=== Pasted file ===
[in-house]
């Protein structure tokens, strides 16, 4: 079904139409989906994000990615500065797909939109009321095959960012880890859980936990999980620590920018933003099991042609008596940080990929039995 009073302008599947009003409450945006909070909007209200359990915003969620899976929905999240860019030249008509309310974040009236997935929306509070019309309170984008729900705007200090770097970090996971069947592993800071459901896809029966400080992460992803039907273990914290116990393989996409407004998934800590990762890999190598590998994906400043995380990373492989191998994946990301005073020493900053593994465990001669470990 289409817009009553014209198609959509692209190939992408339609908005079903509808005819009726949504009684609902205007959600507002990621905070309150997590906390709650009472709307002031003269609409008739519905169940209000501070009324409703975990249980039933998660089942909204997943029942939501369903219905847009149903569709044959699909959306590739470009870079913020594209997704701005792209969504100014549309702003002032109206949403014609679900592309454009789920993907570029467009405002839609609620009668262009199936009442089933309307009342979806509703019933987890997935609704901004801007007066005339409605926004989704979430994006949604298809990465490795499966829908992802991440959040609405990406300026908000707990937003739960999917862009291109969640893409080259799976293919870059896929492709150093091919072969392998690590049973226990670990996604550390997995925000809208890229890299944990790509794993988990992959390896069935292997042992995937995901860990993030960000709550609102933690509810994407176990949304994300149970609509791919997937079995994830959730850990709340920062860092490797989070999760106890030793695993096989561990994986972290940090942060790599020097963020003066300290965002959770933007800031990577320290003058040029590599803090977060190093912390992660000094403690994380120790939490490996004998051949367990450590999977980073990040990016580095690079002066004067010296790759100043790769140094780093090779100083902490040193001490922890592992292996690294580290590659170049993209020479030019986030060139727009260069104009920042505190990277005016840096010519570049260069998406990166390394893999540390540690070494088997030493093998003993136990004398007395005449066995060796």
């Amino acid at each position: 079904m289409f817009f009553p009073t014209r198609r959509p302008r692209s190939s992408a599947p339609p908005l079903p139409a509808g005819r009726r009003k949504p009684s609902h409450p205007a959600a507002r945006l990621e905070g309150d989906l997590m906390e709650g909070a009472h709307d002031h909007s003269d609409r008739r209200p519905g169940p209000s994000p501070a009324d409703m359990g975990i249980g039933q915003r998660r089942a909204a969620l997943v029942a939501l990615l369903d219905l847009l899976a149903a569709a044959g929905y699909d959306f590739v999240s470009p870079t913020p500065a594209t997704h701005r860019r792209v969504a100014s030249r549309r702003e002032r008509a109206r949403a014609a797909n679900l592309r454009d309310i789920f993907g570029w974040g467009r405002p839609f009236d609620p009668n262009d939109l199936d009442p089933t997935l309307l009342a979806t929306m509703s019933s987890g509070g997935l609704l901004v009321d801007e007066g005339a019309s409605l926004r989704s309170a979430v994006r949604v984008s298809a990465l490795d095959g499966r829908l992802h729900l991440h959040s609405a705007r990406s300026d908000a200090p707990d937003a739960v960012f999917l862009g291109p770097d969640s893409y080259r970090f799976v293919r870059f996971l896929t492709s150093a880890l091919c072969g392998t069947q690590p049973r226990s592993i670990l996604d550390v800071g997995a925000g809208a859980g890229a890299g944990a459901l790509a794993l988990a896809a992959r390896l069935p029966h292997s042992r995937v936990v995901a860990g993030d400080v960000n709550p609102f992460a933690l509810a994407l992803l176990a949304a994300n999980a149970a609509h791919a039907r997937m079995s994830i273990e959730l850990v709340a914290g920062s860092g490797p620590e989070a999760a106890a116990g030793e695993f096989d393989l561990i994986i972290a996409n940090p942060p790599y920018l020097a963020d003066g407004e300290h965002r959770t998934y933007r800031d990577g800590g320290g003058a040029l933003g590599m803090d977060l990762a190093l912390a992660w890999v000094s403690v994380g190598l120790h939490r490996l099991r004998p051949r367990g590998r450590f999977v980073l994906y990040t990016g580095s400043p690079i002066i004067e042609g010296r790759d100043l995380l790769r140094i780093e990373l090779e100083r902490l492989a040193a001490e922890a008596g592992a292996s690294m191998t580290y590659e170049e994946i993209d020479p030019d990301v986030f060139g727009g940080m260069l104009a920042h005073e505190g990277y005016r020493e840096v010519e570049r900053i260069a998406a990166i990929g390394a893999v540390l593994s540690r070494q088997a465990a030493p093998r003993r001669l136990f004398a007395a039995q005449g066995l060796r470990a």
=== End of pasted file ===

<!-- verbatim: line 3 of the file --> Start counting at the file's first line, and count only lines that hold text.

């Amino acid at each position: 079904m289409f817009f009553p009073t014209r198609r959509p302008r692209s190939s992408a599947p339609p908005l079903p139409a509808g005819r009726r009003k949504p009684s609902h409450p205007a959600a507002r945006l990621e905070g309150d989906l997590m906390e709650g909070a009472h709307d002031h909007s003269d609409r008739r209200p519905g169940p209000s994000p501070a009324d409703m359990g975990i249980g039933q915003r998660r089942a909204a969620l997943v029942a939501l990615l369903d219905l847009l899976a149903a569709a044959g929905y699909d959306f590739v999240s470009p870079t913020p500065a594209t997704h701005r860019r792209v969504a100014s030249r549309r702003e002032r008509a109206r949403a014609a797909n679900l592309r454009d309310i789920f993907g570029w974040g467009r405002p839609f009236d609620p009668n262009d939109l199936d009442p089933t997935l309307l009342a979806t929306m509703s019933s987890g509070g997935l609704l901004v009321d801007e007066g005339a019309s409605l926004r989704s309170a979430v994006r949604v984008s298809a990465l490795d095959g499966r829908l992802h729900l991440h959040s609405a705007r990406s300026d908000a200090p707990d937003a739960v960012f999917l862009g291109p770097d969640s893409y080259r970090f799976v293919r870059f996971l896929t492709s150093a880890l091919c072969g392998t069947q690590p049973r226990s592993i670990l996604d550390v800071g997995a925000g809208a859980g890229a890299g944990a459901l790509a794993l988990a896809a992959r390896l069935p029966h292997s042992r995937v936990v995901a860990g993030d400080v960000n709550p609102f992460a933690l509810a994407l992803l176990a949304a994300n999980a149970a609509h791919a039907r997937m079995s994830i273990e959730l850990v709340a914290g920062s860092g490797p620590e989070a999760a106890a116990g030793e695993f096989d393989l561990i994986i972290a996409n940090p942060p790599y920018l020097a963020d003066g407004e300290h965002r959770t998934y933007r800031d990577g800590g320290g003058a040029l933003g590599m803090d977060l990762a190093l912390a992660w890999v000094s403690v994380g190598l120790h939490r490996l099991r004998p051949r367990g590998r450590f999977v980073l994906y990040t990016g580095s400043p690079i002066i004067e042609g010296r790759d100043l995380l790769r140094i780093e990373l090779e100083r902490l492989a040193a001490e922890a008596g592992a292996s690294m191998t580290y590659e170049e994946i993209d020479p030019d990301v986030f060139g727009g940080m260069l104009a920042h005073e505190g990277y005016r020493e840096v010519e570049r900053i260069a998406a990166i990929g390394a893999v540390l593994s540690r070494q088997a465990a030493p093998r003993r001669l136990f004398a007395a039995q005449g066995l060796r470990a």